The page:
In that context, this book is worthwhile. Additionally, the biographical aspects of Tolkien's life that raise the personal parallels and significance this story would have had for its author are made clear along with how these developed into what I believe is Tolkien's best story (the above mentioned Children of Hurin). However, even with the attendant notes and essay, one would still have only a very small book. Bulking out the volume (to still very modest proportions) are two versions of an informal lecture on the Kalevala, the source material for the Story of Kullervo and it is this connection that made me interested in this book.

 

I read a translation of the Kalevala, a collection of Finnish folk ballads assembled into a vaguely narrative sequence, not long after the release of this book and it was amazing! To learn that it was a heavy influence on Tolkien was fascinating and here is the book that is going to tell me what the influences were and what he thought about the source material. So this book may not be for you; if you just want a good story - forget it. If you don't know or don't care about the source material - probably not that interesting. If you don't care about how Tolkien's justifiably famous works came into being - not worth your time. But for me - though the story itself was the least rewarding aspect - well, I ripped through the supporting material in no time, even if the material it supports had me plodding like I was trying to find my way through the Finnish bogs of its setting.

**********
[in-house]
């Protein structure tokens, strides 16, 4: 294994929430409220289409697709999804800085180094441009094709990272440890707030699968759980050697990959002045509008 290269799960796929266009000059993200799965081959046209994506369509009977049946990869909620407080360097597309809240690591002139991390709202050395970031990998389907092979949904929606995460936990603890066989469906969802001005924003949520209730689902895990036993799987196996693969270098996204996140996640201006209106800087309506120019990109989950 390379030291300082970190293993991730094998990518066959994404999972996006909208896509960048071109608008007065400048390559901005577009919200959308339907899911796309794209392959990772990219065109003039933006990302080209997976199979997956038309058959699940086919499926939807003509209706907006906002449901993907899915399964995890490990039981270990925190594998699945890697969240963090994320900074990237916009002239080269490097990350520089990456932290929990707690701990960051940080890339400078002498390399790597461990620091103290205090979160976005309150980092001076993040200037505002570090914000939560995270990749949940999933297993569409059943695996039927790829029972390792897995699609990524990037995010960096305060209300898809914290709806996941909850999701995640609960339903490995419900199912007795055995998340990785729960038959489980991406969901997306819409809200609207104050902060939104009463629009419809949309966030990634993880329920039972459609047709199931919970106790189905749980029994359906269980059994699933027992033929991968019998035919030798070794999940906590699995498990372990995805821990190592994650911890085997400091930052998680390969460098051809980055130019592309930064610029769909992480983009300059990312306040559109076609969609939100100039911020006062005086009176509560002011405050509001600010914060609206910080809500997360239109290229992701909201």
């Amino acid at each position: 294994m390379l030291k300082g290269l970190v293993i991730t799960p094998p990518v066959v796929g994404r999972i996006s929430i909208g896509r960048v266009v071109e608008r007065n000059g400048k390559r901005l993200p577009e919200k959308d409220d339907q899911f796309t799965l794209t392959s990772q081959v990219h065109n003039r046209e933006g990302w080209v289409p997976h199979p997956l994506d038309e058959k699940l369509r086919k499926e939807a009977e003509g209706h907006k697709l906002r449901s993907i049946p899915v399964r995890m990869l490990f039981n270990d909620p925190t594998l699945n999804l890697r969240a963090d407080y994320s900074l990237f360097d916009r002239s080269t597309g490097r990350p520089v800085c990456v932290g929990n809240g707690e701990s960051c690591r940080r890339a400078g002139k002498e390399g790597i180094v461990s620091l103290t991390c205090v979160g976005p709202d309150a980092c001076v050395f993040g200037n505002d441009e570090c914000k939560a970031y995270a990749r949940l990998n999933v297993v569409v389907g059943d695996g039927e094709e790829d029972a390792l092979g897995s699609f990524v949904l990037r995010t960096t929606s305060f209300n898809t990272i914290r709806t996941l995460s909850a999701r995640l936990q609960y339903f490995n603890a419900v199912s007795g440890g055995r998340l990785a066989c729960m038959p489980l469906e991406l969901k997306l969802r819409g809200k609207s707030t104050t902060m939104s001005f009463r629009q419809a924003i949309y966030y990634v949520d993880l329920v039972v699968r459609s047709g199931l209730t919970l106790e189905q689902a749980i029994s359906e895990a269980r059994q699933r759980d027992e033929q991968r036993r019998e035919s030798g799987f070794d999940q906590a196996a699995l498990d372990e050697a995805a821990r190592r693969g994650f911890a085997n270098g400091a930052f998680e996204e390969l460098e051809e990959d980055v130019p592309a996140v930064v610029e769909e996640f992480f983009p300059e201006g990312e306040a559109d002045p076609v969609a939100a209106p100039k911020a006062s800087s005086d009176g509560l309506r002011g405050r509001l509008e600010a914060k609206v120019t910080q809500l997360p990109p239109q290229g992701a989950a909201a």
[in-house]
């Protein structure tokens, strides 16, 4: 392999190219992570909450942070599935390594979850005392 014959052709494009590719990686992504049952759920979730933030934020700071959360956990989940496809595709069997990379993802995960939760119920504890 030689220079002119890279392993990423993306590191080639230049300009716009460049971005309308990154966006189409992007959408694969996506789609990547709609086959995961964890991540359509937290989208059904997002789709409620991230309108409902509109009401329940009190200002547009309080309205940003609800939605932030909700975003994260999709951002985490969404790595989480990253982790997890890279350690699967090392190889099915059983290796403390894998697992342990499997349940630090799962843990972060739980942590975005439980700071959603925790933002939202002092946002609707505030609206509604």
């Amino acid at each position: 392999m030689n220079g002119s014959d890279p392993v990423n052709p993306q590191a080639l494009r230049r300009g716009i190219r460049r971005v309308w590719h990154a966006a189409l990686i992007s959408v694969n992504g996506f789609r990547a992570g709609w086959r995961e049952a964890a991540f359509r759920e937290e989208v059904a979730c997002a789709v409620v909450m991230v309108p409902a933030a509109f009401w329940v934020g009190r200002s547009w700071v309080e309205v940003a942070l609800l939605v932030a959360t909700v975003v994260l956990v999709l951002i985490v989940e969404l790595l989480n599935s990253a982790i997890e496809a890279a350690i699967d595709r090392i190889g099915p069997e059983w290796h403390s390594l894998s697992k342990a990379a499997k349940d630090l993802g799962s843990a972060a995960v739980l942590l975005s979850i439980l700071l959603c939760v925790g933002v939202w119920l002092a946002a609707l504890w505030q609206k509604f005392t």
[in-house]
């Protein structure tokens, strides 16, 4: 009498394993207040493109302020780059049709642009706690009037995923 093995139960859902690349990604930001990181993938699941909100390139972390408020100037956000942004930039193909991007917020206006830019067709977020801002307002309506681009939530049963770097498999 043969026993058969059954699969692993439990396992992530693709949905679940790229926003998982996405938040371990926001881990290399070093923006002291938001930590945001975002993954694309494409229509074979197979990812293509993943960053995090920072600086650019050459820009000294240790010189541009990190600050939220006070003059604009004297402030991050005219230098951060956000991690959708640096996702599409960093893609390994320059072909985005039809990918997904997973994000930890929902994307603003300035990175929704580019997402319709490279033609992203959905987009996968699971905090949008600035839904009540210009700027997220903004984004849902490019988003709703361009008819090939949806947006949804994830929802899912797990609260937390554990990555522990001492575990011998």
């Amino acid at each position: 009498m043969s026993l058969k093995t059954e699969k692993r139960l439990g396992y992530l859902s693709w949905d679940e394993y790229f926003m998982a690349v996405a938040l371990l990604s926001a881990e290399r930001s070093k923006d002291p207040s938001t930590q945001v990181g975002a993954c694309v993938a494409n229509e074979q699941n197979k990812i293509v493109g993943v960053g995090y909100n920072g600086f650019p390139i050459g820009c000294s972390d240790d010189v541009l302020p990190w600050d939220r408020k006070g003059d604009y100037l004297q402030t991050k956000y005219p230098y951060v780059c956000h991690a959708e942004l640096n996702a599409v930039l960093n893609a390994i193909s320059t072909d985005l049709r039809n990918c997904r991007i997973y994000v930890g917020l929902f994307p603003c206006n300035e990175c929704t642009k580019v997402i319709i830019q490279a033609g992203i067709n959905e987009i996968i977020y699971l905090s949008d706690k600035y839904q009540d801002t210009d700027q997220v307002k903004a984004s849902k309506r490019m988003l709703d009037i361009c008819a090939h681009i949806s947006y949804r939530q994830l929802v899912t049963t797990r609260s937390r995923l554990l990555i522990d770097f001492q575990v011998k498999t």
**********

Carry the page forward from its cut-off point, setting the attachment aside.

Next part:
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review 2018-10-02 00:50
Legend of the Highland Dragon - Isabel Cooper

Interesting. A historical PNR with dragons.

 

The h inadvertently finds out what the H is by virtue of inviting herself over to visit with the housekeeper. She's working class...actually, that might be a stretch seeing as how some of her siblings are maids, etc. So there is class disparity between her and the H - who is titled. That said, I get the feeling that where dragons are concerned, it's less who's appropriate and more who will adapt.

 

She has attitude - he calls her Cerberus more often than her name. I thought that a bit odd considering said class disparity. Also thought it odd that the H would back off. Then again, perhaps the attraction was behind that.

 

Eventually the bad guy figured out how to separate them and grabbed her. The H went after him with a good deal of interest, showing him for sure what he was but he didn't come out of that confrontation alive.

 

I think...I may pursue this one further.

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review 2018-09-25 13:45